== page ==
In the last two years, the LSAT has continued to decline.

First, schools have started to turn to the GRE in lieu of the LSAT. It's not for USNWR purposes, because USNWR factors in GRE score into its LSAT equivalent. Instead, it's because the GRE is a general exam, and the LSAT is a specific exam. And if there's little different between what the tests are measuring, why not permit people taking the more general exam considering a broader array of graduate programs to apply to law school? Admitted, perhaps the reliability of the GRE is more of an open question left for another day--but I would suspect that if law schools needed to rely on SAT scores, it wouldn't be dramatically worse than relying on LSAT scores; and I imagine we'll see some studies in the near future regarding the reliability of using GRE scores.

Second, LSAC has become bizarrely defensive of its test. To the extent it intends to go to war with law schools over its own test--and go to war in ways that are not terribly logical--it does so at its own peril.

Third, prospective law student may now retake the LSAT an unlimited number of times. Previously, test-takers were limited to 3 attempts in 2 years (that is, 8 administrations of the test); they would need special permission to retake more than that. Given the fact that schools only need to report the highest score--and given the fact that the highest score is less reliable than the average of scores--we can expect the value of the LSAT to decline to a still-greater degree.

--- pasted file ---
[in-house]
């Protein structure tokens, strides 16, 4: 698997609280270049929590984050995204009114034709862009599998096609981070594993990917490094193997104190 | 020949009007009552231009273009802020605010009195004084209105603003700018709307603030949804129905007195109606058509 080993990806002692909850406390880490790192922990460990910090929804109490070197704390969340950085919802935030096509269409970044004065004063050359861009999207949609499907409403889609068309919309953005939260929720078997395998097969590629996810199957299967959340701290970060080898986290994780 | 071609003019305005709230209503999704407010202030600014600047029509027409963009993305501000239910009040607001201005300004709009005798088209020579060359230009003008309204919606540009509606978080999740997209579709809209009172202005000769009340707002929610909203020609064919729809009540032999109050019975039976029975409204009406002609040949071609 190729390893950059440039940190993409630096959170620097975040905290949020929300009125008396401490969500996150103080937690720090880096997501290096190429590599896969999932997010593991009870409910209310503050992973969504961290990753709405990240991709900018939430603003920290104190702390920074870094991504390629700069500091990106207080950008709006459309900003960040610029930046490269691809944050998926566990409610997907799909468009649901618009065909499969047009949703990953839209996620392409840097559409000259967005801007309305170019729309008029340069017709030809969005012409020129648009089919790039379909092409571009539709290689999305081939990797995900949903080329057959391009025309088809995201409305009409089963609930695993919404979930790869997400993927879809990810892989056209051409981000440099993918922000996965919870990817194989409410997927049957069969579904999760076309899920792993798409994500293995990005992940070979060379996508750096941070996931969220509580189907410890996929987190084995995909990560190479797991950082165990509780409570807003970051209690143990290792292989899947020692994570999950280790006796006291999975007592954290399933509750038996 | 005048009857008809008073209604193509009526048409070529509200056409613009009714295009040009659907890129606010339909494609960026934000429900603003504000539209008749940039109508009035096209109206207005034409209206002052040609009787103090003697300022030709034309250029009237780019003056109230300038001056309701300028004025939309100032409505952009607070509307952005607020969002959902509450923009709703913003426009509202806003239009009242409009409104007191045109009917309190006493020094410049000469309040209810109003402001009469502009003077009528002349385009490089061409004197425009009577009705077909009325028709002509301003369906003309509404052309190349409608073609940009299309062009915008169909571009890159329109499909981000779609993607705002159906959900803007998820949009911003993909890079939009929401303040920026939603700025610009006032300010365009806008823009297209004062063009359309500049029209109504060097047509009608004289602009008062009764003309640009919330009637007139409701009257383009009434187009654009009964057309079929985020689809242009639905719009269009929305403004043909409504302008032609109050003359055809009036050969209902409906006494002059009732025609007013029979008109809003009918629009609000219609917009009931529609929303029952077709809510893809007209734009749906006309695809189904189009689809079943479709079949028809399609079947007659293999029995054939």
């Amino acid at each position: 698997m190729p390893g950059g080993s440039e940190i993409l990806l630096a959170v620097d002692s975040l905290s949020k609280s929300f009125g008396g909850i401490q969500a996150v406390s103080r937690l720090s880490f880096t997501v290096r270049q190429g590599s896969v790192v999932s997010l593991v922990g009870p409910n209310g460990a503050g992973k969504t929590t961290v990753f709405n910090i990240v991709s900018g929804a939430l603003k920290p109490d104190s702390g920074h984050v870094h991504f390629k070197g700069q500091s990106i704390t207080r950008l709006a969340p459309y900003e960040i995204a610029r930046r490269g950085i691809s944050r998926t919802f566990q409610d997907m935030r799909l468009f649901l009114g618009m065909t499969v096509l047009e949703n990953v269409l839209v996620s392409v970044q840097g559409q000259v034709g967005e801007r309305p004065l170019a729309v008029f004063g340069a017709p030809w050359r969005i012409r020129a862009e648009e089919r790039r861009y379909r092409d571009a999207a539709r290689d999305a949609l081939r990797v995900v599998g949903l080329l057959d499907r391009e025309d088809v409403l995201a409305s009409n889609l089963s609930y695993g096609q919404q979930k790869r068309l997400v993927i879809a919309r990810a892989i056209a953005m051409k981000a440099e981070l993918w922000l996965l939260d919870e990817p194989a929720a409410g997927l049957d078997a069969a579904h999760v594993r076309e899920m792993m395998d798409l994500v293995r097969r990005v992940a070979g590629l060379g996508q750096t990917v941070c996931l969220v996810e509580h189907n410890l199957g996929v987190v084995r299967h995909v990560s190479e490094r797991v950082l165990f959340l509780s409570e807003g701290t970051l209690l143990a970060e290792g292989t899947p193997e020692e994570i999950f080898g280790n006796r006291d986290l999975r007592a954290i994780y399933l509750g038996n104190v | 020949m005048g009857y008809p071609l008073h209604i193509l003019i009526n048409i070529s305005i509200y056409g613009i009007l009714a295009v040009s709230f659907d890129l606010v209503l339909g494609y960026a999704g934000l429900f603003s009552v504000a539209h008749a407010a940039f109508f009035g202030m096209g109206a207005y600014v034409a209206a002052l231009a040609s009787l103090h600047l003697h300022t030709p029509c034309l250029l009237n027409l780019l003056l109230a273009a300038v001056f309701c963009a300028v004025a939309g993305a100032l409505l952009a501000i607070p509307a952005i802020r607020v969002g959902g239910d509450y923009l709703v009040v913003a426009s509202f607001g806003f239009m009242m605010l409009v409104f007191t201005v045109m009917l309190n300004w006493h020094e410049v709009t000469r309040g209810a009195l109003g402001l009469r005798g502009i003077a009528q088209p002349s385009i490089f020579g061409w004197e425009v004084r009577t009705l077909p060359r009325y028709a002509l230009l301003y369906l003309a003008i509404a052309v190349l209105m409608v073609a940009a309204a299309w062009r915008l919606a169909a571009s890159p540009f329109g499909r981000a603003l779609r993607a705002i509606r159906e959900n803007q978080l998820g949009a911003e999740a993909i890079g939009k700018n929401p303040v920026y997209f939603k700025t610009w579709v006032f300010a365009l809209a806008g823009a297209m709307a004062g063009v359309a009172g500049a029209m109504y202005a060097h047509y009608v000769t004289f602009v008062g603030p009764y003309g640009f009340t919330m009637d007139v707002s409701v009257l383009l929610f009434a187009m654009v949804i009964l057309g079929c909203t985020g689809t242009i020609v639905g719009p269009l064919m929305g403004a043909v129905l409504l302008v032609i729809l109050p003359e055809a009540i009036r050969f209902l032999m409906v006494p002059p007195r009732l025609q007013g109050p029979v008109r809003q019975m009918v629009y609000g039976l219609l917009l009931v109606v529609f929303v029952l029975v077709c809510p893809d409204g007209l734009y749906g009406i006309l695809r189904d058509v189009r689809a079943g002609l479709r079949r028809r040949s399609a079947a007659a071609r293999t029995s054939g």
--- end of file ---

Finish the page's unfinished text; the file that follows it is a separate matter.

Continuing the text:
Fourth, LSAC will now administer the LSAT 6 times a year instead of 4 times a year. The linked article offers understandable justifications--greater flexibility given the GRE's flexibility, more opportunities given the less-rigid law school admissions cycle, and so on. But given the unlimited number of opportunities to retake, plus the highest-score standard, we can expect, again, a still-greater decline in value of an LSAT score.

Many of the problems I've identified here are principally driven by one concern: the USNWR rankings. Without them, enterprising (and risk-taking) law schools might consider only the average, or only the first two or three attempts, or consider the index score to a greater degree, or weight the quality of the undergraduate institution and difficulty of the undergraduate major to a greater degree.

But USNWR rankings--which report the median LSAT score as a whopping one-eighth of the total rankings formula--continue to drive admissions decisions. As the LSAT declines in value, it places many schools in an increasingly untenable position--rely upon the increasingly-flawed metrics of the LSAT, or succumb to a USNWR ratings decline.

Draft work in progress: "The High Cost of Lowering the Bar"

My colleague Rob Anderson and I have posted a draft article, The High Cost of Lowering the Bar on SSRN. From the abstract: